There are two types of learners: the “learn for fun” type and the “serious” type. Although the pressure levels are different, we all want the same thing for them: progress. In this post, we look into little things with magical impact on your child’s musical performance.
According to our Master Piano Teacher Doris, attendance is important for music lessons. It is important to establish a routine for young children, such as showing up on time for weekly lessons unless they really cannot make it (e.g. sick, family emergency). This way, even if your children do not practice at home as frequently as the teacher suggests, he/she still regards to weekly music lessons as an important commitment.
2. Practice the assigned pieces
Young children sometimes want to play the music that they like at home. However, it is important that they practice the pieces that were assigned by the teachers first, before moving on to other pieces of preference. According to Teacher Doris, there are various reasons why teachers assign certain pieces, often it is a new concept or new technique in the piece that needs to be learned. That being said, students should follow the recommended lesson plans for optimal results.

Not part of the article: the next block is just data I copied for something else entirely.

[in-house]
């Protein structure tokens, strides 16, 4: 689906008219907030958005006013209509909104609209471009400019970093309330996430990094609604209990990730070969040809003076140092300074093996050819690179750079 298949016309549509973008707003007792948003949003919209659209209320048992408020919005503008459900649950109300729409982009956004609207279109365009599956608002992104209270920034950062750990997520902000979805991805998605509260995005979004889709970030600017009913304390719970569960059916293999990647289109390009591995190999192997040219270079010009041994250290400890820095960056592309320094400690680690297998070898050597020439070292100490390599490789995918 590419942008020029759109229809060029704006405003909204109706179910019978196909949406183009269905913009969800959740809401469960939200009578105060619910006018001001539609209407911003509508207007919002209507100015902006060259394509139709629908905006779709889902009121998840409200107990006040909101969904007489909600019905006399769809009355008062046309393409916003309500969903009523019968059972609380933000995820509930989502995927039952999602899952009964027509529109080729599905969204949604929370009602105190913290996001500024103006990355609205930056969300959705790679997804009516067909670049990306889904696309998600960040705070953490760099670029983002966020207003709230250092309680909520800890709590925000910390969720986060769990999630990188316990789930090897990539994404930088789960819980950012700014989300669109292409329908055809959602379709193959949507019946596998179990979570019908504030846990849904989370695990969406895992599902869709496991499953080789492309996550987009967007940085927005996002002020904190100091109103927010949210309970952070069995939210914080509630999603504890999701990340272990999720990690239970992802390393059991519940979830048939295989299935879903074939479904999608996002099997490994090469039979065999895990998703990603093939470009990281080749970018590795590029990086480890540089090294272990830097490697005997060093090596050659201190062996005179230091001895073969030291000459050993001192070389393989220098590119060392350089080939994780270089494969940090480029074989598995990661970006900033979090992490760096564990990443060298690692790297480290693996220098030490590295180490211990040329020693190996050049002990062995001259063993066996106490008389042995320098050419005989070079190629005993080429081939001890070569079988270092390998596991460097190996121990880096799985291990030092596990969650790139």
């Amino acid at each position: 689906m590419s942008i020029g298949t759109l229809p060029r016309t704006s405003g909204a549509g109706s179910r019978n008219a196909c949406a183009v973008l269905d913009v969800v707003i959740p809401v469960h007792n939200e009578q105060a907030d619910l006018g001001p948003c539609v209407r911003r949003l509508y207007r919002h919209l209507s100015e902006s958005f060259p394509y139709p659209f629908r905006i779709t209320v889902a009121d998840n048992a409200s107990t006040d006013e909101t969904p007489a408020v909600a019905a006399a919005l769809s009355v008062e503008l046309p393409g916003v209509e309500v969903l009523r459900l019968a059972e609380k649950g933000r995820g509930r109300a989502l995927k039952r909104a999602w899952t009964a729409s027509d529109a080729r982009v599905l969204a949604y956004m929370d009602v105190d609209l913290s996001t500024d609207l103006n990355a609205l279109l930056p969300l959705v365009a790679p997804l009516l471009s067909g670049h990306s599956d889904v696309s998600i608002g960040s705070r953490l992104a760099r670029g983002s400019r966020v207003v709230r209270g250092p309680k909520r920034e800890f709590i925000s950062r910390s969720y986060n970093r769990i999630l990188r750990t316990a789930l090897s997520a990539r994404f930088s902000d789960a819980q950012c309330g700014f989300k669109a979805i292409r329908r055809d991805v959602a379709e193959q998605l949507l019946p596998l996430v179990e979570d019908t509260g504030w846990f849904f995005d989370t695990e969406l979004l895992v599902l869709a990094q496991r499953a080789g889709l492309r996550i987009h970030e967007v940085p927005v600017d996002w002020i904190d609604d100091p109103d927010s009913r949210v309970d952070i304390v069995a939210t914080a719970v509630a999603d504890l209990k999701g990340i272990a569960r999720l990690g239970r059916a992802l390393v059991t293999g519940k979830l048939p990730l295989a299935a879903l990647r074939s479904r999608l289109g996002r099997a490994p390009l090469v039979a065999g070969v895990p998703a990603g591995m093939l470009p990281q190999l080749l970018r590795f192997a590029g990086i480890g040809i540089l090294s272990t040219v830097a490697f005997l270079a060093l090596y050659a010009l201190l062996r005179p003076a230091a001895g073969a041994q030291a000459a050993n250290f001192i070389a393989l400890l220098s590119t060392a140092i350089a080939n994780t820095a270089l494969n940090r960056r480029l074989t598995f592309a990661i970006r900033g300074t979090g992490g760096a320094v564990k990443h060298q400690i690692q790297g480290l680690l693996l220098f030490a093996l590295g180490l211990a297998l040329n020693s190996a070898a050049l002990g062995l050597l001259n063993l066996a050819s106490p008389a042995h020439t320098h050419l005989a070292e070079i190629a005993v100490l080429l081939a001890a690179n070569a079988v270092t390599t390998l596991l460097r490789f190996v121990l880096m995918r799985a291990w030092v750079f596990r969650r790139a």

3. Increase musical exposure
Treat the music that you want your child to learn like a new language and increase exposure to those types of music (Classical, Jazz, Pop, etc.) whenever and wherever you can: at home, in the car, etc. It’s also a good idea to see how different performers approach the same piece differently. For example: take a look at two students of Opus 1's, playing the same piece Lullaby by J. Brahms at our Spring Recitals 2017.
Jungsoo (performing with her Dad) at 1:29
Luiza (performing with Teacher Lynn) at 1:08
4. Parent involvement
According to Professor Gary McPherson — Senior Executive at Melbourne Conservatorium of Music, “Parents who provide early encouragement and gentle ongoing support, are far more likely to see their child succeed with music”. For more than 30 years, his researches focus on how individuals develop wide-ranging musical skills and support the viewpoint that musicians can be made, not just born.
At Opus 1, we also share the same belief. That is why we offer Music For Young Children group classes - which build music foundation for young students with no prior music experience and parent participation is vital to the success of the program.
5. Timely reward
It is recommended that compliments and rewards are given when real progress is made. Take some time to talk with the teacher during or at the end of the lesson about your child’s progress. Our teachers always make time to share with parents their recommendation that tailors to your child’s musical profile.